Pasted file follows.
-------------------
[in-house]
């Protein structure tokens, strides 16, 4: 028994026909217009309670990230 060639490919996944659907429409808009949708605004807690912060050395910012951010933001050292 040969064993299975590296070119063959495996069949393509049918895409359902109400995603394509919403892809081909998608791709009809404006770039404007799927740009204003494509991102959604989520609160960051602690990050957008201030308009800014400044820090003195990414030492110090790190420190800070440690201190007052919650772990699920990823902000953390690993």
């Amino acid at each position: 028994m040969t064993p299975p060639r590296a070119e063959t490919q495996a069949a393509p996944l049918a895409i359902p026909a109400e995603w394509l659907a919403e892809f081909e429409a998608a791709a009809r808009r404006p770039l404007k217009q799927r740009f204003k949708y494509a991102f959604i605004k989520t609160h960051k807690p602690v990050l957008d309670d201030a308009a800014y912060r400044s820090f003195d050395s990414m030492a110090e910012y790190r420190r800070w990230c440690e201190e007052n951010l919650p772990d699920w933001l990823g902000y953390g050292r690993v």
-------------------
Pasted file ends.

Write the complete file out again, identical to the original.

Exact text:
[in-house]
């Protein structure tokens, strides 16, 4: 028994026909217009309670990230 060639490919996944659907429409808009949708605004807690912060050395910012951010933001050292 040969064993299975590296070119063959495996069949393509049918895409359902109400995603394509919403892809081909998608791709009809404006770039404007799927740009204003494509991102959604989520609160960051602690990050957008201030308009800014400044820090003195990414030492110090790190420190800070440690201190007052919650772990699920990823902000953390690993």
């Amino acid at each position: 028994m040969t064993p299975p060639r590296a070119e063959t490919q495996a069949a393509p996944l049918a895409i359902p026909a109400e995603w394509l659907a919403e892809f081909e429409a998608a791709a009809r808009r404006p770039l404007k217009q799927r740009f204003k949708y494509a991102f959604i605004k989520t609160h960051k807690p602690v990050l957008d309670d201030a308009a800014y912060r400044s820090f003195d050395s990414m030492a110090e910012y790190r420190r800070w990230c440690e201190e007052n951010l919650p772990d699920w933001l990823g902000y953390g050292r690993v």